NewsEducation / November 19, 2018

Indiana Chamber Prioritizes STEM, Workforce Development For Legislative Session

The chamber wants a boost in funding for workforce development initiatives, and willl also push for a new STEM-focused course requirement for high schoolers, starting with the class of 2023.STEM, workforce development, Education2018-11-19T00:00:00-05:00
Original story from   IPBS-RJC

Article origination IPBS-RJC
Indiana Chamber Prioritizes STEM, Workforce Development For Legislative Session

Indiana Chamber president and CEO Kevin Brinegar says STEM-focused course requirements could get more students interested in high-demand fields.

Lauren Chapman/IPB News

The Indiana Chamber of Commerce is prioritizing workforce development and STEM education as part of its 2019 legislative agenda, and supports a key change to the state’s governance structure.

The chamber wants a boost in funding for workforce development initiatives, and will also push for a new STEM-focused course requirement for high schoolers, starting with the class of 2023.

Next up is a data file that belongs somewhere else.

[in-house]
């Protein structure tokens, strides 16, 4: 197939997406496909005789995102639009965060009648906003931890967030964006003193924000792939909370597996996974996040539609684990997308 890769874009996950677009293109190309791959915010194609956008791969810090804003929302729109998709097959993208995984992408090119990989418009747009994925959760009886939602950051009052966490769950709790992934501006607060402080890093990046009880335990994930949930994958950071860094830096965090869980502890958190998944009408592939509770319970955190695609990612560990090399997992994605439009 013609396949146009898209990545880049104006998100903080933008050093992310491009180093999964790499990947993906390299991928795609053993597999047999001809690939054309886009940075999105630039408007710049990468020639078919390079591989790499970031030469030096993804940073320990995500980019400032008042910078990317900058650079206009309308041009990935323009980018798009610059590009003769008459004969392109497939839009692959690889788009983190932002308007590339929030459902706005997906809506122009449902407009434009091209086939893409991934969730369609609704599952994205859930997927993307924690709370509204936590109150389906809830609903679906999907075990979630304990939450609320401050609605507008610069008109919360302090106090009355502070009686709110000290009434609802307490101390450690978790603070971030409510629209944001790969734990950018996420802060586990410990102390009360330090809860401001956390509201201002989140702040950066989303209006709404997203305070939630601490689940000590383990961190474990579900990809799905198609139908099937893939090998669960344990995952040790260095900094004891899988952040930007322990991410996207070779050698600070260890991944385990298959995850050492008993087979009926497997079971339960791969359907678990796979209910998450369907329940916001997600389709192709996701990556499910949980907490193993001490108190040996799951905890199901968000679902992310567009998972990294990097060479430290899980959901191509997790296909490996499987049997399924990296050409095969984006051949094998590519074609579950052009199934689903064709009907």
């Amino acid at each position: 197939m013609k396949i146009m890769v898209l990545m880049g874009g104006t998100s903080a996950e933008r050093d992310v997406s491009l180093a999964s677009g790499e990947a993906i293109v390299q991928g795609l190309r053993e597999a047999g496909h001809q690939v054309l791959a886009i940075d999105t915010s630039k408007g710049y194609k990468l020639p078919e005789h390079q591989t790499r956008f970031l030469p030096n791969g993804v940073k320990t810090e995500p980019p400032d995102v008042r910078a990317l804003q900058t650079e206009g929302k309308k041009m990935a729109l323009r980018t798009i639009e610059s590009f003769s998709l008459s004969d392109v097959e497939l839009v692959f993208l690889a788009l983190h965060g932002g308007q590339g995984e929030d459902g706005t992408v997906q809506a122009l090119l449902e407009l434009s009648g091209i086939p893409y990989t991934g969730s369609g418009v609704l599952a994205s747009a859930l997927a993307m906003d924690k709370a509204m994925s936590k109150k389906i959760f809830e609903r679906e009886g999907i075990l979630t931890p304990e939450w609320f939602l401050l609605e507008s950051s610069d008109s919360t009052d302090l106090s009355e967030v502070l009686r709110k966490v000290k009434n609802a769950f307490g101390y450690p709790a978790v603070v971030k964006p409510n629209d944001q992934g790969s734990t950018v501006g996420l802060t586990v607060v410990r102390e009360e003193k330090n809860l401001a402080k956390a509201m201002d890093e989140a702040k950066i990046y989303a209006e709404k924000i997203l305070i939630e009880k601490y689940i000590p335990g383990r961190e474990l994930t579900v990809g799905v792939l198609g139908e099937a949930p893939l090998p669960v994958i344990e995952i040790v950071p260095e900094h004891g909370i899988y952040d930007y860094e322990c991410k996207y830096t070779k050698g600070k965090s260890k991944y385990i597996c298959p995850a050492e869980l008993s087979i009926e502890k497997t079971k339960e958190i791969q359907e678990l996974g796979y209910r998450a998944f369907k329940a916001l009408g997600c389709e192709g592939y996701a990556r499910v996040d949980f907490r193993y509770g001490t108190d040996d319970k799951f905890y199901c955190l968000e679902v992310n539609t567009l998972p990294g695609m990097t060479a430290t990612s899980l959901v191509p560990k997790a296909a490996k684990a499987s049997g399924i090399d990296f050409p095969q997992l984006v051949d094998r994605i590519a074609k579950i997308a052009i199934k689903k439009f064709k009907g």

Chamber president and CEO Kevin Brinegar says that could get more students interested in high-demand STEM fields.

“We think that having kids have exposure to these courses, whether it’s computer science or technology courses will help spur interest,” he says.

The group also wants to speed up the timeline for making the state’s schools chief appointed rather than elected. Right now, the state’s top education official is set to become an appointment from the governor starting in 2025.

Brinegar says it will help streamline key policy decisions and implementation.

“People view the governor as really the chief education officer of our state, certainly from a policy perspective, and we just think there would be better alignment,” he says. “That’s been our long-standing position.”

Superintendent of Public Instruction Jennifer McCormick announced earlier this year she won’t seek re-election once her current term ends, triggering conversations about moving the timeline up among state lawmakers. Leaders at the chamber’s preview say it’s likely going to be an easy change to garner support for among members of the General Assembly.

 

 

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